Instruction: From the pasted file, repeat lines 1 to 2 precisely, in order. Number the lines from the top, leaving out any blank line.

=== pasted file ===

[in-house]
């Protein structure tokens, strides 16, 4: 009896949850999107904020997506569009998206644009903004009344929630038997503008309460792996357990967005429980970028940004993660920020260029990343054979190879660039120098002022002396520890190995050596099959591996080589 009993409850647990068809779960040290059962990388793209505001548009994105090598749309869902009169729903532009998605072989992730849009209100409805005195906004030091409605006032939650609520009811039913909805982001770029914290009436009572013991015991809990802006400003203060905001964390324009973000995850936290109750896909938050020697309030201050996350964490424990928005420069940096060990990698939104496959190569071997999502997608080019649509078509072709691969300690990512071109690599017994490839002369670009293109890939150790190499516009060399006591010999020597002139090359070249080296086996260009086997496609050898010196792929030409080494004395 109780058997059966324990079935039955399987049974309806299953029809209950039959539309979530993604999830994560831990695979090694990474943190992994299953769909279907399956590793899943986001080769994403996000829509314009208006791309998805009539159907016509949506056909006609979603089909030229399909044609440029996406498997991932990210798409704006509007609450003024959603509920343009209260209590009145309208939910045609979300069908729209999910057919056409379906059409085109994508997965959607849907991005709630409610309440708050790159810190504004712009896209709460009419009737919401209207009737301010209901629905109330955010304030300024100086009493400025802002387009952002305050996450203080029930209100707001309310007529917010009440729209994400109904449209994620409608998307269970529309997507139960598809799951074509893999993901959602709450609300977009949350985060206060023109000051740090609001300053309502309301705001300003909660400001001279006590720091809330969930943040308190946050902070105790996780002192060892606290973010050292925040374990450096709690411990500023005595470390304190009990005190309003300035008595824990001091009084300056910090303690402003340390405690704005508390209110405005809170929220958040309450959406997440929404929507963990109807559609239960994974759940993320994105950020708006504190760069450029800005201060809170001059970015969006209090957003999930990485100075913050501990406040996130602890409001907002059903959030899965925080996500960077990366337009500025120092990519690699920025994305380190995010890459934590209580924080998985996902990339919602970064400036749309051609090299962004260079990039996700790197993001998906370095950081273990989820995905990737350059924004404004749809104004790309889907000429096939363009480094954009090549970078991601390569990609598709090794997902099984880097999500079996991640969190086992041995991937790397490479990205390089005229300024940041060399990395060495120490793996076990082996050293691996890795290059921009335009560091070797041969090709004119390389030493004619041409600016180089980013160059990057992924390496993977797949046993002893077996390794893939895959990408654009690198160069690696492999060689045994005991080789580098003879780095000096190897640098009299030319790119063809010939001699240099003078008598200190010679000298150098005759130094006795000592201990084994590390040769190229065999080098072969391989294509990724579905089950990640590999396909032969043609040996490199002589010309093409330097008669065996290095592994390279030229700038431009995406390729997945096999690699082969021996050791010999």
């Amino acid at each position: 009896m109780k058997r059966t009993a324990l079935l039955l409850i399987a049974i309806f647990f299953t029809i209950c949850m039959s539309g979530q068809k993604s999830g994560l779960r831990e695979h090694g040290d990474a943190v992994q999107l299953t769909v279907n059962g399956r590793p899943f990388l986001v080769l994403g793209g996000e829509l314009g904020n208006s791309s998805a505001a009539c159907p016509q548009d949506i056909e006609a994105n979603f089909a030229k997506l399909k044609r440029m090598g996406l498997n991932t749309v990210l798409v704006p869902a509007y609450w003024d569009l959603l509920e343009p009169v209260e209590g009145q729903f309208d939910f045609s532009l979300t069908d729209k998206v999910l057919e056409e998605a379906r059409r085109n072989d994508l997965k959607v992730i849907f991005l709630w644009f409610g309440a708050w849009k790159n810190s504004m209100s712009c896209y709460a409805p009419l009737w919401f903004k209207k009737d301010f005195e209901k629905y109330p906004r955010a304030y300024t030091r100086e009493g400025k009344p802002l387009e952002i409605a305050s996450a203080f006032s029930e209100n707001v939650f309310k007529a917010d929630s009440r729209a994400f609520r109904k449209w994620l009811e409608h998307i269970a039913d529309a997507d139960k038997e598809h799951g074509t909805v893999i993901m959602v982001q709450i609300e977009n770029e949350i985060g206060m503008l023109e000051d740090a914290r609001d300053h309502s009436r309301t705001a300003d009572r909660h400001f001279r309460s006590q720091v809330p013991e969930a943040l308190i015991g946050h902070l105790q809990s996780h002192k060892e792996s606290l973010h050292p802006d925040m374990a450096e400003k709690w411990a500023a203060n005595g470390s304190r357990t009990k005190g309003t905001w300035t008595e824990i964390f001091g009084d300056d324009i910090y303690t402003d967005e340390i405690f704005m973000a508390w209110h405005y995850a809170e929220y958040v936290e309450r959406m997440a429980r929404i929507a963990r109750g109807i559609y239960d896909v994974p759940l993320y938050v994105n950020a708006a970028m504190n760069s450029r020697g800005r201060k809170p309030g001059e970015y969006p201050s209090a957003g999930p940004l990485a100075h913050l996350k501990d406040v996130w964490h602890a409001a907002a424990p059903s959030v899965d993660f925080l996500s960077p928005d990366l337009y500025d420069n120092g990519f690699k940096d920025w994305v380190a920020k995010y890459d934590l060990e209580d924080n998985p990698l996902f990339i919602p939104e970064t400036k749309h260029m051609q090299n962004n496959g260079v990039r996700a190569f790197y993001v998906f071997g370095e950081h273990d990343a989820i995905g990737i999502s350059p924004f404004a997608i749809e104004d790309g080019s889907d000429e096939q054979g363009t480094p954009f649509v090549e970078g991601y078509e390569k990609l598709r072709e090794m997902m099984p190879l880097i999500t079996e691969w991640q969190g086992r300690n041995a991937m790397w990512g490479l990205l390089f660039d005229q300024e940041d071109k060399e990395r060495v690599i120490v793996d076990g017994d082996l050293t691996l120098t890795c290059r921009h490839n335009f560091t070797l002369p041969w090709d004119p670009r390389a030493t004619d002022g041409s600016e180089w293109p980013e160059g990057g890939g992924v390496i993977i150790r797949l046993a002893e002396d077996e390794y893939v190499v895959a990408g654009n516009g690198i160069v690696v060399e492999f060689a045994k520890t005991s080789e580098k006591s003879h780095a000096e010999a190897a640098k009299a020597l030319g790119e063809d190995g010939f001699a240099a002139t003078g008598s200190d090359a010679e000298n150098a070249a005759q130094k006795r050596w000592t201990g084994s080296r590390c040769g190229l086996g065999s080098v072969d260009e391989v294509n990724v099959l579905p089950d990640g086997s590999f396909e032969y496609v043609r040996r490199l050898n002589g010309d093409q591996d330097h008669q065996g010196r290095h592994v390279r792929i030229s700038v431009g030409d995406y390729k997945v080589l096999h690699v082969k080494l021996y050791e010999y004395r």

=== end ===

[in-house]
């Protein structure tokens, strides 16, 4: 009896949850999107904020997506569009998206644009903004009344929630038997503008309460792996357990967005429980970028940004993660920020260029990343054979190879660039120098002022002396520890190995050596099959591996080589 009993409850647990068809779960040290059962990388793209505001548009994105090598749309869902009169729903532009998605072989992730849009209100409805005195906004030091409605006032939650609520009811039913909805982001770029914290009436009572013991015991809990802006400003203060905001964390324009973000995850936290109750896909938050020697309030201050996350964490424990928005420069940096060990990698939104496959190569071997999502997608080019649509078509072709691969300690990512071109690599017994490839002369670009293109890939150790190499516009060399006591010999020597002139090359070249080296086996260009086997496609050898010196792929030409080494004395 109780058997059966324990079935039955399987049974309806299953029809209950039959539309979530993604999830994560831990695979090694990474943190992994299953769909279907399956590793899943986001080769994403996000829509314009208006791309998805009539159907016509949506056909006609979603089909030229399909044609440029996406498997991932990210798409704006509007609450003024959603509920343009209260209590009145309208939910045609979300069908729209999910057919056409379906059409085109994508997965959607849907991005709630409610309440708050790159810190504004712009896209709460009419009737919401209207009737301010209901629905109330955010304030300024100086009493400025802002387009952002305050996450203080029930209100707001309310007529917010009440729209994400109904449209994620409608998307269970529309997507139960598809799951074509893999993901959602709450609300977009949350985060206060023109000051740090609001300053309502309301705001300003909660400001001279006590720091809330969930943040308190946050902070105790996780002192060892606290973010050292925040374990450096709690411990500023005595470390304190009990005190309003300035008595824990001091009084300056910090303690402003340390405690704005508390209110405005809170929220958040309450959406997440929404929507963990109807559609239960994974759940993320994105950020708006504190760069450029800005201060809170001059970015969006209090957003999930990485100075913050501990406040996130602890409001907002059903959030899965925080996500960077990366337009500025120092990519690699920025994305380190995010890459934590209580924080998985996902990339919602970064400036749309051609090299962004260079990039996700790197993001998906370095950081273990989820995905990737350059924004404004749809104004790309889907000429096939363009480094954009090549970078991601390569990609598709090794997902099984880097999500079996991640969190086992041995991937790397490479990205390089005229300024940041060399990395060495120490793996076990082996050293691996890795290059921009335009560091070797041969090709004119390389030493004619041409600016180089980013160059990057992924390496993977797949046993002893077996390794893939895959990408654009690198160069690696492999060689045994005991080789580098003879780095000096190897640098009299030319790119063809010939001699240099003078008598200190010679000298150098005759130094006795000592201990084994590390040769190229065999080098072969391989294509990724579905089950990640590999396909032969043609040996490199002589010309093409330097008669065996290095592994390279030229700038431009995406390729997945096999690699082969021996050791010999």